Switching to a digital payment platform like Melio lets you:
- Save on bank fees when sending or receiving payments.
- Spend less time on bookkeeping busywork and more time on generating revenue.
- Delegate without losing control by implementing payment approval workflows.
- Keep track of your payments, both incoming and outgoing.
- Send payment reminders as needed.
- Get paid faster by offering your customers better payment options.
- Schedule payments in advance so you pay on time, never too soon or too late.
- Pay bills with a credit card (even if your vendor doesn’t accept cards).*
Create a budget (and stick to it!)
Having a plan is always good for your peace of mind.
A good budget outlines exactly how much you can afford to spend, on what, and when. It takes into account your projected revenue, profit,ProfitProfit is the earnings that remain after you deduct expenses from revenues. Net profit is what’s left when all types of expenses are deducted from sales. Gross profit is what’s left after deducting the costs associated with making and selling the products, or the costs associated with providing services. and costs, so you can responsibly plan for growth and set up your goals.
The budget can also be used as a benchmark to determine how successful your operation was over the past year.
Once you’ve created your budget it’s important to stick to it and try not to get sidetracked. There can always be unexpected expenses (which you should also allocate a budget for) but constantly going over budget is a sure way to lose your head.
If you recognize a growth opportunity that can’t wait until next year’s budget, try to find a way to adjust the existing plan and squeeze it in without overspending. For example, maybe you’ll find you don’t have to spend as much on refreshments or office supplies as you thought. You can then cut those accounts to pay for an extra piece of machinery that can increase production.
Hire an accountant
We know. The last thing you want is to spend more money but hear us out. If you’re too overwhelmed by bookkeeping then you’re probably unable to pay enough attention to the other aspects of your business, like perfecting your product, providing services, or managing customers.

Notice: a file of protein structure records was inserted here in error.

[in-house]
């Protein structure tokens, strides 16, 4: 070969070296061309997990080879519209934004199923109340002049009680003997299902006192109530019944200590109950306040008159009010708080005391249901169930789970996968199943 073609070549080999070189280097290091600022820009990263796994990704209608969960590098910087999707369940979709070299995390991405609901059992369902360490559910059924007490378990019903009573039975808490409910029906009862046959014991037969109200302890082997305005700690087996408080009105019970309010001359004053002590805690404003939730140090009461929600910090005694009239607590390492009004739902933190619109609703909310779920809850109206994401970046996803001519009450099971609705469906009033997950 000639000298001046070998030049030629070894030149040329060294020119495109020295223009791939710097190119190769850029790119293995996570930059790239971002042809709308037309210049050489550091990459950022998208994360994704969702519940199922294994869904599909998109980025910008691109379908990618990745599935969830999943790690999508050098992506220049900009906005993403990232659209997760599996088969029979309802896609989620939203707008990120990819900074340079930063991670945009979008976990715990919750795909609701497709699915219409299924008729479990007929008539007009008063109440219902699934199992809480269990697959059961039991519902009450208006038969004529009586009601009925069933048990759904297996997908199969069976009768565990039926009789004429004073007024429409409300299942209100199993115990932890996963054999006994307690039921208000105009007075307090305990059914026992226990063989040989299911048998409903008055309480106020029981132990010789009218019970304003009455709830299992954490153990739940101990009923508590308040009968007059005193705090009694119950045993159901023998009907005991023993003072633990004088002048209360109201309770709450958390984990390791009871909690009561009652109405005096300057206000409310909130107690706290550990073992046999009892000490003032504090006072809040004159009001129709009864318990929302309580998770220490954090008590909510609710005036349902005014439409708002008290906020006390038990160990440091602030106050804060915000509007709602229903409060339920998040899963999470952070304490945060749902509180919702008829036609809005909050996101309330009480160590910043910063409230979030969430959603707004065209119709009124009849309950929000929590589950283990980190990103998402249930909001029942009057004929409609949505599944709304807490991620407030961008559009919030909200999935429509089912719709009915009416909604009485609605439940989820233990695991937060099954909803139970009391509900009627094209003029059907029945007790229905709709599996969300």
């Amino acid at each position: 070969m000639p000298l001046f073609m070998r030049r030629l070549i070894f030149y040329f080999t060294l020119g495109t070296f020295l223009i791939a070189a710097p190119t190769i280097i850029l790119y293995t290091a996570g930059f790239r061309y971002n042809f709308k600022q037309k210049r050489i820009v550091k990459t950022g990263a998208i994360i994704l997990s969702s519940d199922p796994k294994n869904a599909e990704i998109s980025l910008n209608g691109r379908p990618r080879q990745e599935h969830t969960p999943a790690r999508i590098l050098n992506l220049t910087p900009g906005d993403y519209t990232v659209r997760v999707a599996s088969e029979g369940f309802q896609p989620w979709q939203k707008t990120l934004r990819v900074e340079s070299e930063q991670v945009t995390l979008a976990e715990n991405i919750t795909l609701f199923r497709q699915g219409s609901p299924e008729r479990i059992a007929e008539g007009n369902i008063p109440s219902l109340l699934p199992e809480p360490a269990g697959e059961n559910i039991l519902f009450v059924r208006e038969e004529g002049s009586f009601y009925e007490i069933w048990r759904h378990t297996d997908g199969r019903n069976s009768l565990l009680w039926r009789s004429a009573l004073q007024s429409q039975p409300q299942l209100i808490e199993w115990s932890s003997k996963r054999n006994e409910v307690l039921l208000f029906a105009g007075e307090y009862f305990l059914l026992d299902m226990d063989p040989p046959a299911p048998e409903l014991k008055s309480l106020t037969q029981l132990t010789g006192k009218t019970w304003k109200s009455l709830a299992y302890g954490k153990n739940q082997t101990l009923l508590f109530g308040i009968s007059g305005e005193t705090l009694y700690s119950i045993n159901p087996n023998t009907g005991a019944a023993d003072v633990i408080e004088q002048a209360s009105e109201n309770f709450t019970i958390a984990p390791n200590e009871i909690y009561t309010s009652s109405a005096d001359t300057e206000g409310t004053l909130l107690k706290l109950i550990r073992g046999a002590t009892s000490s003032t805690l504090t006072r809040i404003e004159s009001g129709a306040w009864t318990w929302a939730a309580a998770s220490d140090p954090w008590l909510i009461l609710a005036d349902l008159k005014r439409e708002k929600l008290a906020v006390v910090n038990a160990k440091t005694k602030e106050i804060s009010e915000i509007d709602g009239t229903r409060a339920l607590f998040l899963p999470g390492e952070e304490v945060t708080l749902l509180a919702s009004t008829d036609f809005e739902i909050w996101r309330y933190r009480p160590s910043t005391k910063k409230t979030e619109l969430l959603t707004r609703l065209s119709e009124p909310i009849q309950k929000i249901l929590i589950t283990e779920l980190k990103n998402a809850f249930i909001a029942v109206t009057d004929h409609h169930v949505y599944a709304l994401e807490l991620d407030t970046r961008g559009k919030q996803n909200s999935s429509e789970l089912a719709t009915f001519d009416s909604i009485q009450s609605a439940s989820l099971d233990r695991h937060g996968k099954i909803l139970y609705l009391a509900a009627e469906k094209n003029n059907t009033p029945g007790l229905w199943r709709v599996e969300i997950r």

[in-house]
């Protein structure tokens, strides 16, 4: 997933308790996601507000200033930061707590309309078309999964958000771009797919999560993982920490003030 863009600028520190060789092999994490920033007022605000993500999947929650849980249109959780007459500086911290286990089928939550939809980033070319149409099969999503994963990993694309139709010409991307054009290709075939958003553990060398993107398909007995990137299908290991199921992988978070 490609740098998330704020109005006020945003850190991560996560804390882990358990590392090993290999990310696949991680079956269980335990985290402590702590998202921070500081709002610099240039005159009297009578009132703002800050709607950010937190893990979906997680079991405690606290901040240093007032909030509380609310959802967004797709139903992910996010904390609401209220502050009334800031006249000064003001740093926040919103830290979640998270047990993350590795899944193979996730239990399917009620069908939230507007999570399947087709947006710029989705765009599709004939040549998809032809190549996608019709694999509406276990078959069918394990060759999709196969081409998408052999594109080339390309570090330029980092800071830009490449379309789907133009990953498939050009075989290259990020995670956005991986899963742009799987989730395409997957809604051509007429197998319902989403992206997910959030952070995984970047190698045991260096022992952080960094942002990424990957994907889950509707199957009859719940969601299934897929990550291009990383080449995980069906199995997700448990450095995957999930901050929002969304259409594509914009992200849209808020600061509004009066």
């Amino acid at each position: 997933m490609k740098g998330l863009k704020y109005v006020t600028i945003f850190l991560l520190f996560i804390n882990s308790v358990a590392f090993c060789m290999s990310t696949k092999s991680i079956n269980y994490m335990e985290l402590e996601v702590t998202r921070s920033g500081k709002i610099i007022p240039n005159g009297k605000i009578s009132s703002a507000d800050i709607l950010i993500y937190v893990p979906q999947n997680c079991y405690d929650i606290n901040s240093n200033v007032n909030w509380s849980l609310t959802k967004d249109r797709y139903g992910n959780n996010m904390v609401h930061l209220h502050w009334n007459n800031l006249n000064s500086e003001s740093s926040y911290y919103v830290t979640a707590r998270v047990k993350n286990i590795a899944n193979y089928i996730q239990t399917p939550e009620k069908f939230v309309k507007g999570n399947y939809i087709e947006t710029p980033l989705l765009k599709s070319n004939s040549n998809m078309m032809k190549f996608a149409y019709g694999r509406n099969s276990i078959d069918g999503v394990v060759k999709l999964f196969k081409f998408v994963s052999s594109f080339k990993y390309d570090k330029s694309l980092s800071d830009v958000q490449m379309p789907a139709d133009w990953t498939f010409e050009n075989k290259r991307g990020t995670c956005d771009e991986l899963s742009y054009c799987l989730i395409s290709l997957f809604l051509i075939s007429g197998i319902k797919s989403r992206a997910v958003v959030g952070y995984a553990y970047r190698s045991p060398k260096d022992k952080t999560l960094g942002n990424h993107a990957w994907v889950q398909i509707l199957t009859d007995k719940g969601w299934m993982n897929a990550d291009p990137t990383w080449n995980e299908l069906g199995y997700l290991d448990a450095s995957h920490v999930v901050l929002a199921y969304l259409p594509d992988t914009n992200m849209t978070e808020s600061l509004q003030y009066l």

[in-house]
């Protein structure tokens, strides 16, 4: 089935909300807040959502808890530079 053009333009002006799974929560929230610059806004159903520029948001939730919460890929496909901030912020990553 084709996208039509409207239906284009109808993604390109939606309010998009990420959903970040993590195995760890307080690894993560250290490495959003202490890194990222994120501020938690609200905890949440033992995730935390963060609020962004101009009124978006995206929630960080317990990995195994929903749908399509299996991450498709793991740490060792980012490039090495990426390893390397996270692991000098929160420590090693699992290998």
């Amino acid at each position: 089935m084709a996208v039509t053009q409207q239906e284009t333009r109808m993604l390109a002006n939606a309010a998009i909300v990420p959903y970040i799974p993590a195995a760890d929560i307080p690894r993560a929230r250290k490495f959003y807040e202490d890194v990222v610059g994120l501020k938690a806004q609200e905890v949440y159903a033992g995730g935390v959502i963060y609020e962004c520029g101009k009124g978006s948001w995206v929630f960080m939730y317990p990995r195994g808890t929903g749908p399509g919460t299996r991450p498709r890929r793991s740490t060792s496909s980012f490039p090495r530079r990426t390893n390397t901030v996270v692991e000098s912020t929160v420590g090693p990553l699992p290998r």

On top of that, you may also make accounting mistakes that can be both time-consuming and costly.
If some of your stress is caused by managing the books, it’s probably time to delegate and hire an accountant or bookkeeper to take the load off. A professional accountant won’t just keep your books in order. They can also help you build the right strategies to address various financial issues and achieve your goals in line with your income and assets without breaking the bank.
Pay yourself fairly
You can’t expect to not stress about money when you’re not getting any. Too many business owners are opting to forgo pay (partially or entirely) to help the company. But, an entrepreneur (and their family) has also got to eat.
Being unable to pay your personal bills is a surefire way to get demotivated and stressed about your business and your financial situation. So, pay yourself a reasonable living wage, even if that means cutting back on other areas of the business. Having a clear set income will also allow you to build a personal budget that can be manageable.
It may require tough choices, but it’ll pay off for the company in the long run to have an owner who isn’t constantly worried about how they’ll cover their next mortgage or car payment.
Don’t get too attached to your plans
Beware of the sunk-cost fallacy. This is a common phenomenon that affects everyone, especially small business owners. It means that the amount of time, money, or effort you invested in a specific strategy, plan, or product offering makes you want to stick to it, even when it clearly isn’t working.
Don’t fall into this trap.
It’s often better to cut your losses than to keep betting on the wrong horse. While you’ll never see your investment returned at least you won’t continue to spend. You’ll also benefit from the learning experience so we suggest you count the costs you can’t recover as valuable tuition and move on.
Less stressing, more digitizing
Being a business owner is always stressful and you can never completely eliminate the challenges that come with it. However, following the strategies outlined above can help you keep a clear head when it comes to your business’s finances.
Using digital tools to manage your business payments is a great place to start alleviating your financial stress. By providing a clearer picture of your finances, improving cash flow, and ensuring you get paid on time, these tools can help you focus on what really matters.
Ready to get started? Sign up for Melio’s AP and AR platform for free, with no subscription fees or strings attached.